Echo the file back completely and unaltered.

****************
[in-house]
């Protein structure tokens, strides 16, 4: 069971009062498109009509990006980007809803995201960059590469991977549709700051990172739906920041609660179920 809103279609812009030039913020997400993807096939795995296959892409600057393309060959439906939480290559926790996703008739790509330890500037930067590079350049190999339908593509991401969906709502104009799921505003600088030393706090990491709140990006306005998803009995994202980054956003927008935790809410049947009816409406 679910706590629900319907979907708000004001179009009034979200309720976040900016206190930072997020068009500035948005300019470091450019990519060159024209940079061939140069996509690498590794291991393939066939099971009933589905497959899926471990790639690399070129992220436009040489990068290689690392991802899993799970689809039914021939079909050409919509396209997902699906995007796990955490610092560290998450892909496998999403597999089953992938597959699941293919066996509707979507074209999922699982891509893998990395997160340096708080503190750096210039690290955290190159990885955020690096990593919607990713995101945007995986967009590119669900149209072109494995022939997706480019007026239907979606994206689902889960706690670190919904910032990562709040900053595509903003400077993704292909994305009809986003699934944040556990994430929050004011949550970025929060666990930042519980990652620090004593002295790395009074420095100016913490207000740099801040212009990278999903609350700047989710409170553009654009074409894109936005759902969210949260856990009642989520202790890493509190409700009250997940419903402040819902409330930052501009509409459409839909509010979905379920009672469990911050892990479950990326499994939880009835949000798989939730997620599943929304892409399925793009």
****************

[in-house]
């Protein structure tokens, strides 16, 4: 069971009062498109009509990006980007809803995201960059590469991977549709700051990172739906920041609660179920 809103279609812009030039913020997400993807096939795995296959892409600057393309060959439906939480290559926790996703008739790509330890500037930067590079350049190999339908593509991401969906709502104009799921505003600088030393706090990491709140990006306005998803009995994202980054956003927008935790809410049947009816409406 679910706590629900319907979907708000004001179009009034979200309720976040900016206190930072997020068009500035948005300019470091450019990519060159024209940079061939140069996509690498590794291991393939066939099971009933589905497959899926471990790639690399070129992220436009040489990068290689690392991802899993799970689809039914021939079909050409919509396209997902699906995007796990955490610092560290998450892909496998999403597999089953992938597959699941293919066996509707979507074209999922699982891509893998990395997160340096708080503190750096210039690290955290190159990885955020690096990593919607990713995101945007995986967009590119669900149209072109494995022939997706480019007026239907979606994206689902889960706690670190919904910032990562709040900053595509903003400077993704292909994305009809986003699934944040556990994430929050004011949550970025929060666990930042519980990652620090004593002295790395009074420095100016913490207000740099801040212009990278999903609350700047989710409170553009654009074409894109936005759902969210949260856990009642989520202790890493509190409700009250997940419903402040819902409330930052501009509409459409839909509010979905379920009672469990911050892990479950990326499994939880009835949000798989939730997620599943929304892409399925793009």